Hello everybody and I’m happy to tell you about the progress of the project.
Unlike to what we had initially planned, we decided to start working on the rendering of the ground overlays, since it would eventually interact with the OpenGL project developed by René Küttner and Bernhard Beschow.
Since, I didn’t actually know much about how rendering was being done in Marble at that point, I had to do a lot of reading on figuring out how all the classes were connected, which types of projections were being used and with which we had to deal with, so it actually took more than I had initially expected.
If you don’t currently know much about overlays, they are basically pictures that get displayed on top of certain areas on the globe instead of plain terrain being rendered. They are an important feature of KML and they generally help the user to more easily explore the globe.
However, rendering multiple overlays is a time-consuming process and displaying them on the map may be done in multiple ways, depending on whether performance is preferred over display quality or viceversa.
If you don’t know much about how Marble renders data, you can read these articles on Marble’s implementation secrets: part I, part II and part III. They were written by Torsten Rahn in 2008 and, even though they are a bit outdated, you will be able to get a good idea of what Marble does behind the scene (part I is particularly useful!).
So, assuming that by now you have already taken a look over the articles I mentioned, we can move on to discuss the available options we have for performing the rendering.
Considering the fact that the tiles displayed on the map as a single paint event are actually the result of blending the tiles from different layers of a map (e.g. Satellite layer, Cloud layer, Street Map layer), the rendering of ground overlays could be approached by either of the following:
- blending the ground overlays into the result tile previously described
- rendering the overlay separately during the texture mapping process
In terms of performance, these options would theoretically have advantages and flows, which could be described as follows:
- while the first approach would result in improved performance due to the need of a single paint event every time a frame is rendered, the dimensions of the overlay would always be constant and the images would become blurry as they are zoomed in
- the second approach would be more expensive in terms of computational power, but yields better results to the end user, as the display quality of the images would theoretically be much sharper due to them being reprojected on every frame rendering
As we couldn’t decide on implementing one of these beforehand, we decided to test an early implementation for each of them. As it turned out, the difference in quality isn’t actually as big as expected in the favour of the dynamic approach, so we might reconsider our options of rendering the overlays on the fly.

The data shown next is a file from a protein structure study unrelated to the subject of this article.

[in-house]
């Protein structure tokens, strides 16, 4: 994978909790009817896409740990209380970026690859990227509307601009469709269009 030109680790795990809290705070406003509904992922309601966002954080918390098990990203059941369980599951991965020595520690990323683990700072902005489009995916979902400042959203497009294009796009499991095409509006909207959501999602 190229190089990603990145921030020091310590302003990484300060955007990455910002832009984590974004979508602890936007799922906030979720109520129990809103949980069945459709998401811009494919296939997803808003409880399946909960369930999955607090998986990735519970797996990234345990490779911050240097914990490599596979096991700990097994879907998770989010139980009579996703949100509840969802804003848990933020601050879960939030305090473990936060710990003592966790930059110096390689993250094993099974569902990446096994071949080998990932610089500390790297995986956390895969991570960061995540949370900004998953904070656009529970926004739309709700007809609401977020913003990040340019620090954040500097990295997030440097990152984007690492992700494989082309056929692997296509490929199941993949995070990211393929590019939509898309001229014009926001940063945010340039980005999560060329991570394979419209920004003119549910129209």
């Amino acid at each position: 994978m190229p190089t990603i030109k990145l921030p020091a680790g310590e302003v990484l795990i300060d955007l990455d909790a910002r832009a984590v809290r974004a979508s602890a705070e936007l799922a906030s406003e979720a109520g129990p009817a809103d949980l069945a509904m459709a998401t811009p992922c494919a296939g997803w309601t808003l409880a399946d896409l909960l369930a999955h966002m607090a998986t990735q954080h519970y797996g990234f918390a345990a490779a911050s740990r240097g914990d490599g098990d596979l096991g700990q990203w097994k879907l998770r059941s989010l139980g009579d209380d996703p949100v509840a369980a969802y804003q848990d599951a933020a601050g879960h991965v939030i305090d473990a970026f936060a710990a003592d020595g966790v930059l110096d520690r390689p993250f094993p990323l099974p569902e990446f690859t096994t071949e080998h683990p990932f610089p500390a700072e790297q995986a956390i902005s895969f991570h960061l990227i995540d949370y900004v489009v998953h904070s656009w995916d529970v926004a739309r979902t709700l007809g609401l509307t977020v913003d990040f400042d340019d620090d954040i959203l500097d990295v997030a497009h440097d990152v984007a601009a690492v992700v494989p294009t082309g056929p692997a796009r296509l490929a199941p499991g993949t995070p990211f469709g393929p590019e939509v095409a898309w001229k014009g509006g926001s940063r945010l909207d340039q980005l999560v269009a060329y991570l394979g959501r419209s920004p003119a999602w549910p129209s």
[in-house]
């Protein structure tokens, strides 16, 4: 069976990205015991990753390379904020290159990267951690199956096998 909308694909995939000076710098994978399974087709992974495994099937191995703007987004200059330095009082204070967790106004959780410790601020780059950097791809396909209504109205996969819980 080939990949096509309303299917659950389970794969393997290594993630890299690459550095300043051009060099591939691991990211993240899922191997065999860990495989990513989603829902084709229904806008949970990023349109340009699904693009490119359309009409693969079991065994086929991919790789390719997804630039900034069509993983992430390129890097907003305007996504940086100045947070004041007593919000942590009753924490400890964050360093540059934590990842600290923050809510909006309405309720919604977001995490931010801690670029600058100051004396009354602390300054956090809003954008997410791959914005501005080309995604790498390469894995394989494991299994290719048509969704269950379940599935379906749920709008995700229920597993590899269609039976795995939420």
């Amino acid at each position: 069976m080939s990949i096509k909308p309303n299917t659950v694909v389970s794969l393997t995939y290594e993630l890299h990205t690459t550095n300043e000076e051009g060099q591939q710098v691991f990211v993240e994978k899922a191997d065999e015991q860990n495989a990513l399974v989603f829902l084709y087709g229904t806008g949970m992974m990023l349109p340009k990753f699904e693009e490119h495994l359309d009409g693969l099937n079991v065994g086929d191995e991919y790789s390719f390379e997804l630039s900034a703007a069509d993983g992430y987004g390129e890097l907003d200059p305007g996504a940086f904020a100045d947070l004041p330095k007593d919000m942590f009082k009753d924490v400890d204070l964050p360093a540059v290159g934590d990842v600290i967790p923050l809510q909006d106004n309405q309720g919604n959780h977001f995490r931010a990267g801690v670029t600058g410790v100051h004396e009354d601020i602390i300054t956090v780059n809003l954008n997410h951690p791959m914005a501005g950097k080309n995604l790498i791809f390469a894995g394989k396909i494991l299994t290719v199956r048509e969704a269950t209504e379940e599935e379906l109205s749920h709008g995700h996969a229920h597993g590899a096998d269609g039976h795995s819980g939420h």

The only aspect that I can actually illustrate in this post is the quality of the rendered images. The performance difference was not significant for the small number of overlays used for testing, but it will for sure make an impact when using a large number.
The tile rendering approach is still a big buggy, but some conclusion can still be drawn at this stage.
So, to be more specific, here are some sample screenshots for an 128×128 JPG image for each of the cases. The first one was obtained using the tile rendering approach, while the second was was obtained by mapping the overlay during the texture mapping process (I used different rotation angles on purpose).
As you can see, the quality doesn’t differ and one could even argue that it fares better even in terms of sharpness using the tile rendering approach. You can have a look at more overlays being rendered at different angles and zoom levels using the respective approach by clicking on each of the pictures.
When using a higher resolution JPG image (400×400), the results looked as follows:
You can, as well as before, click on the images to get further examples of the rendering quality.
At this point, the performance becomes an issue and there the reduction of the rendering speed can easily be observed when trying to rotate the globe around. And we have to consider that this is only one overlay that we’ve been rendering!
At this point I think I can state my opinion that the tile rendering approach would be faster in terms of performance, cleaner in terms of code and almost as good as the dynamic rendering in terms of quality.
I would also prefer this approach since the dynamic one would also almost surely result in intrusive code (mapping the textures on a spherical surfaces doesn’t really have anything to do with the content of the rendered images).
That’s all for now. I hope we will be making a decision tomorrow and have the final version implemented as soon as possible! I am waiting for your opinions in the comment section.
Have a nice evening and see you soon!